Maddon awed by HR boom: It's 'extraterrestrial'


CHICAGO — Add Cubs manager Joe Maddon to the list of people wondering what’s going on with the baseball this season. On an unusually chilly June night at Wrigley Field on Wednesday, the Cubs and White Sox combined to hit five home runs in the first four innings of the game.

Several of them had Maddon thinking about aliens.

“I don’t know what I’m witnessing, but the way the ball is coming off the bat right now is extraterrestrial,” Maddon said after the Cubs’ 7-3 win. “It’s an E.T. thing going on out there. It’s crazy. This is my fifth year [with the Cubs], and I know what I’ve seen. Whenever the wind is blowing in like that, you don’t see that. You don’t see that.”

A light rain combined with that wind and cooler temperatures should have added to a pitchers’ night, but it was not meant to be. Sox center fielder Leury Garcia led off the game with a first-pitch home run off Cubs starter Jon Lester, beginning the mini home run derby in the early innings.

“We can sit here and talk until we are blue in the face about the ball,” Lester said. “It is what it is. Every pitcher in the big leagues has to pitch with it. You can comment on it all you want, but it just sounds like an excuse. I don’t make excuses. Have to make better pitches.”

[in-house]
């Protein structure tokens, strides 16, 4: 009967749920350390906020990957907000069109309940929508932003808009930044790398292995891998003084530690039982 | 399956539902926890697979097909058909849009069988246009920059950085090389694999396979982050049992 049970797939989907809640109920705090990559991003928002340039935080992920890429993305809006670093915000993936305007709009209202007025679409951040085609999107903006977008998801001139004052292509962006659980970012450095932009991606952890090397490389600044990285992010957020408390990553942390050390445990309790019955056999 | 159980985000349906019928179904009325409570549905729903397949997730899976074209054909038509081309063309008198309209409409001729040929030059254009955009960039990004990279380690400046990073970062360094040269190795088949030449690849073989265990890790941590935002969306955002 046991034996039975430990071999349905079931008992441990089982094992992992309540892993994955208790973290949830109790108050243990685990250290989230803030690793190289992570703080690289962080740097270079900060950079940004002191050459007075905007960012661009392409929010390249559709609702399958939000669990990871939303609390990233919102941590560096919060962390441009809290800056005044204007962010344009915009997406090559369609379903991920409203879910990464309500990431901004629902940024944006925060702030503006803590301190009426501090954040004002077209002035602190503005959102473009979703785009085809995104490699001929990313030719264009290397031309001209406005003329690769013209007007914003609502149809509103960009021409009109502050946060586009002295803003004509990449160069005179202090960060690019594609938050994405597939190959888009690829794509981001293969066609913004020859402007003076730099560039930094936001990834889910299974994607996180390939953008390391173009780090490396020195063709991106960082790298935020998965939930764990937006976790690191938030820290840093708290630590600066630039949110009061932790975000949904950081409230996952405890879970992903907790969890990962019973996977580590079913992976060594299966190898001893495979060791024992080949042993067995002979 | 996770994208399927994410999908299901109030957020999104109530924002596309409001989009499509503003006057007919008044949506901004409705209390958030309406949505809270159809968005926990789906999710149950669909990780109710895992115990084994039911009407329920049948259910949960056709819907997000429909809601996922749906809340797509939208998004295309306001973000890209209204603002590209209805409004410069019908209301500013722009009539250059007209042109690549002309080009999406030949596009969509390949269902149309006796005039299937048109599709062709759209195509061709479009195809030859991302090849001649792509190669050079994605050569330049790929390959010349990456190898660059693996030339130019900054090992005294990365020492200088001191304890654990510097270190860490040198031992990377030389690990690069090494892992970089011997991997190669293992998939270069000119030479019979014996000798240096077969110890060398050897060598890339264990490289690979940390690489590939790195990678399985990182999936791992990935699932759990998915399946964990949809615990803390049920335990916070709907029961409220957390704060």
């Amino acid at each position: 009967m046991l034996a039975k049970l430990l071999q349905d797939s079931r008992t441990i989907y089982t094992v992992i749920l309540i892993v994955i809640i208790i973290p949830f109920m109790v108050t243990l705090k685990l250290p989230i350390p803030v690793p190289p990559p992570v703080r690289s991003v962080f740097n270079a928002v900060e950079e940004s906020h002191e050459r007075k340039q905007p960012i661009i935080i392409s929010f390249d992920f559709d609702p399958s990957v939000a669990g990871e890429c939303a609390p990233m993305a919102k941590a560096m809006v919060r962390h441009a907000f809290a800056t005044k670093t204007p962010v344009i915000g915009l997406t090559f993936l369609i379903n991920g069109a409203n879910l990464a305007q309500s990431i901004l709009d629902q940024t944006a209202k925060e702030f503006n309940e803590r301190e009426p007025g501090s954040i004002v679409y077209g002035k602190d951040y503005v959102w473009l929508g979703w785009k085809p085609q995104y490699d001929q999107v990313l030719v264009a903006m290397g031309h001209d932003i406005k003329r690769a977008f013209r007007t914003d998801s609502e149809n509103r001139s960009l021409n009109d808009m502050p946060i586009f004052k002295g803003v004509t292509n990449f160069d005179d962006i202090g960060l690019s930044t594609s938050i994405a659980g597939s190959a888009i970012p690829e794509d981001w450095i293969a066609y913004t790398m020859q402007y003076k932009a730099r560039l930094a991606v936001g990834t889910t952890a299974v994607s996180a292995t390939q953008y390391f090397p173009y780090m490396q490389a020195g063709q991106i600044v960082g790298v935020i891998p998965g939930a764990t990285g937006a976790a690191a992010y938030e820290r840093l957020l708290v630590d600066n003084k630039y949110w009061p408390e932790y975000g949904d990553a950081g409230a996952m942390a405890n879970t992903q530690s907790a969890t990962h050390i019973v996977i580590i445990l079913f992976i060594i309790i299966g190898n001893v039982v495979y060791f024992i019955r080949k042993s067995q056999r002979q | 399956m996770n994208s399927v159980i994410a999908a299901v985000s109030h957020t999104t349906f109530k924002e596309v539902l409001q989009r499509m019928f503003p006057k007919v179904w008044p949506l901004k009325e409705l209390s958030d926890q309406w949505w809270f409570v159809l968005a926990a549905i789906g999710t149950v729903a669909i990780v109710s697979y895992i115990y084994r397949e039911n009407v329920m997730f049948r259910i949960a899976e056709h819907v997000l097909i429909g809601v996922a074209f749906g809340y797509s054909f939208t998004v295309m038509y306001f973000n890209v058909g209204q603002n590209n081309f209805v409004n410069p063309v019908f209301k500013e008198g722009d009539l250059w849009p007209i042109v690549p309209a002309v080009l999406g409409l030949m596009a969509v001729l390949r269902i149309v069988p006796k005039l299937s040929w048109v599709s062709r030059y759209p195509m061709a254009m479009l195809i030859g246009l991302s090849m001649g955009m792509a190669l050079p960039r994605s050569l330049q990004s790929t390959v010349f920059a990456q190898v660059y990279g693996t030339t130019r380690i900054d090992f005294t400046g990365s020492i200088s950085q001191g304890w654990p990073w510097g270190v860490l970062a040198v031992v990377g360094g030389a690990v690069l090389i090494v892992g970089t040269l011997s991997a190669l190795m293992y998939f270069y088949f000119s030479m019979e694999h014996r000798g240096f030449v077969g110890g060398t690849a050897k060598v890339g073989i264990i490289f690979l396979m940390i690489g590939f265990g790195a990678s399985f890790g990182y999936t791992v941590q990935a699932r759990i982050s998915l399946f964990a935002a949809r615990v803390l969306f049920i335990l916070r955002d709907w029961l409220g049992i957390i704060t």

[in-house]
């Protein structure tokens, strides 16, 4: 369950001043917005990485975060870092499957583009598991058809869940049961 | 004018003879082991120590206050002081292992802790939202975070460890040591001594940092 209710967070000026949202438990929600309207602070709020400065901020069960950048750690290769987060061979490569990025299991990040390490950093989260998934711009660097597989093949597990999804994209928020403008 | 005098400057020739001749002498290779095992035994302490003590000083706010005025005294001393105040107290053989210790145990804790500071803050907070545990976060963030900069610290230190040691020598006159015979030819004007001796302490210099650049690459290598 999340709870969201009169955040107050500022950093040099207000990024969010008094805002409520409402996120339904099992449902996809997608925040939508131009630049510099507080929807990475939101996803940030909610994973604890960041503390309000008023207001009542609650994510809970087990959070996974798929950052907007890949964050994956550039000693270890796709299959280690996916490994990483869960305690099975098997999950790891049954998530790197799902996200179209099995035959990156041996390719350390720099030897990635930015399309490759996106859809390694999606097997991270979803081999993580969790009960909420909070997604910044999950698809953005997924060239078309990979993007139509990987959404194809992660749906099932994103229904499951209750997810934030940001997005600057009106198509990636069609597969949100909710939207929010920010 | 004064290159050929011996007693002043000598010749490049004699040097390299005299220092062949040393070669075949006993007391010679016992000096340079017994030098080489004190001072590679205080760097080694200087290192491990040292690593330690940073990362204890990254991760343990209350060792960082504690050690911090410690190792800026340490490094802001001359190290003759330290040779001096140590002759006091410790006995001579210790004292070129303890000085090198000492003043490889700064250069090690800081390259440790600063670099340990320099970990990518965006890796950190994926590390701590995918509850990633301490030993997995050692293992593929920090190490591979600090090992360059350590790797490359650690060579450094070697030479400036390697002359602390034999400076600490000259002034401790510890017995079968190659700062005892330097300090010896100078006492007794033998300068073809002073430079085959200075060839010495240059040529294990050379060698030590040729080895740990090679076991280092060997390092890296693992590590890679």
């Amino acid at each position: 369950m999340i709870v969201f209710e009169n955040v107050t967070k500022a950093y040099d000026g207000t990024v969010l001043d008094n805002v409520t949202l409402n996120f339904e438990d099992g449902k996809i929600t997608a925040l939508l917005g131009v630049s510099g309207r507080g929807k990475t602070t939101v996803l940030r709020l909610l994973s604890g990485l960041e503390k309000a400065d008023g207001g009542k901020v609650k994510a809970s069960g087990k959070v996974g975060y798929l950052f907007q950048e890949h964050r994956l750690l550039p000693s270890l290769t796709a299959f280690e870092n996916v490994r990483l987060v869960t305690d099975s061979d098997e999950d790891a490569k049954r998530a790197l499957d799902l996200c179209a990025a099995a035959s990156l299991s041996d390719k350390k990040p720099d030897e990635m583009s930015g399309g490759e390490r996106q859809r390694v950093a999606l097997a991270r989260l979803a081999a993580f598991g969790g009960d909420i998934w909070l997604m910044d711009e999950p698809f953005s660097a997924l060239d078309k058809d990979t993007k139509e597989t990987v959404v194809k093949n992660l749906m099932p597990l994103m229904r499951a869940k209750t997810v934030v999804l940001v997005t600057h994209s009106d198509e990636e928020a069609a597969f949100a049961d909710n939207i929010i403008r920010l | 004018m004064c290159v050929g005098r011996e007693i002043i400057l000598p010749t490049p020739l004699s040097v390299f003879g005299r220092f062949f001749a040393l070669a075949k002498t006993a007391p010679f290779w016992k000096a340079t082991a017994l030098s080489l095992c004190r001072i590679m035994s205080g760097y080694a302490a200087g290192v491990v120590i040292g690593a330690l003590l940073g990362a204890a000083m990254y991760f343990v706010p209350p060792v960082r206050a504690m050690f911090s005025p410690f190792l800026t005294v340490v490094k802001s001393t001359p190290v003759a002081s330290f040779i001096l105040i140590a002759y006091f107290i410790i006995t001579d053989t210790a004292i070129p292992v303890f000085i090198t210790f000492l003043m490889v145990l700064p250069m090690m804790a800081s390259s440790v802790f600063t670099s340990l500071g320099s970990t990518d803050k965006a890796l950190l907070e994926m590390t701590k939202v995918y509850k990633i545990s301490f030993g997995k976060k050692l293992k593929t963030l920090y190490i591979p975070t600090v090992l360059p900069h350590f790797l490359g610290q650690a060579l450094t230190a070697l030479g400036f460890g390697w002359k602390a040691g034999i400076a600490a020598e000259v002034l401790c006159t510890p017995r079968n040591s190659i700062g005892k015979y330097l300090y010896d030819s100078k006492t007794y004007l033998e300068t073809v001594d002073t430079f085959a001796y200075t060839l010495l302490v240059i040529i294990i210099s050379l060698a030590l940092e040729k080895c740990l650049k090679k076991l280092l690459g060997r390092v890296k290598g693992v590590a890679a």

It didn’t take long for the Cubs to join in the long ball fun. Catcher Willson Contreras hit a grand slam in the bottom of the first inning, then hit a solo shot two innings later. David Bote also went deep for the Cubs, as did Sox backstop James McCann.

“It took off,” Maddon said of the McCann home run. “You could see it from the field. It gets there [to the outfield] like a UFO. It just took off. It stood still, then took off.”

After a power drought in 2018, the Cubs are on pace to shatter records, not unlike many other teams in baseball. After Contreras belted his second of the night, the Cubs became the only team in baseball to employ five players with at least 15 home runs. No other team has more than three. They’ve hit 114 home runs already this season after hitting just 167 last year.

Said Maddon, shaking his head, though with a smile: “Wind blowing in, at a gale, balls flying out — easily.”

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